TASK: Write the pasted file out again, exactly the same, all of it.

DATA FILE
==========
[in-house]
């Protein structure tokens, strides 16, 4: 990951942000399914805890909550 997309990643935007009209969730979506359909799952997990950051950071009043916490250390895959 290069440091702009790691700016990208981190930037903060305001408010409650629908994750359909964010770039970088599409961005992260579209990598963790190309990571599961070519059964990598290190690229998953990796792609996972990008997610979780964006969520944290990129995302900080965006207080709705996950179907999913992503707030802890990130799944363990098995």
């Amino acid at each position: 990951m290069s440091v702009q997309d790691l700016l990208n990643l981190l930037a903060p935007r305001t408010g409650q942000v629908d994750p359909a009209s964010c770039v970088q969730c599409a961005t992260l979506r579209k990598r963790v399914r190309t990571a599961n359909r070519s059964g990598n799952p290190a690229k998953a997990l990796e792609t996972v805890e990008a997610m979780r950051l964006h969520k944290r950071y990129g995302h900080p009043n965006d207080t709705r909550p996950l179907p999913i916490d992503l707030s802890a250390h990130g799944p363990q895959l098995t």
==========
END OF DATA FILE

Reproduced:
[in-house]
């Protein structure tokens, strides 16, 4: 990951942000399914805890909550 997309990643935007009209969730979506359909799952997990950051950071009043916490250390895959 290069440091702009790691700016990208981190930037903060305001408010409650629908994750359909964010770039970088599409961005992260579209990598963790190309990571599961070519059964990598290190690229998953990796792609996972990008997610979780964006969520944290990129995302900080965006207080709705996950179907999913992503707030802890990130799944363990098995």
């Amino acid at each position: 990951m290069s440091v702009q997309d790691l700016l990208n990643l981190l930037a903060p935007r305001t408010g409650q942000v629908d994750p359909a009209s964010c770039v970088q969730c599409a961005t992260l979506r579209k990598r963790v399914r190309t990571a599961n359909r070519s059964g990598n799952p290190a690229k998953a997990l990796e792609t996972v805890e990008a997610m979780r950051l964006h969520k944290r950071y990129g995302h900080p009043n965006d207080t709705r909550p996950l179907p999913i916490d992503l707030s802890a250390h990130g799944p363990q895959l098995t």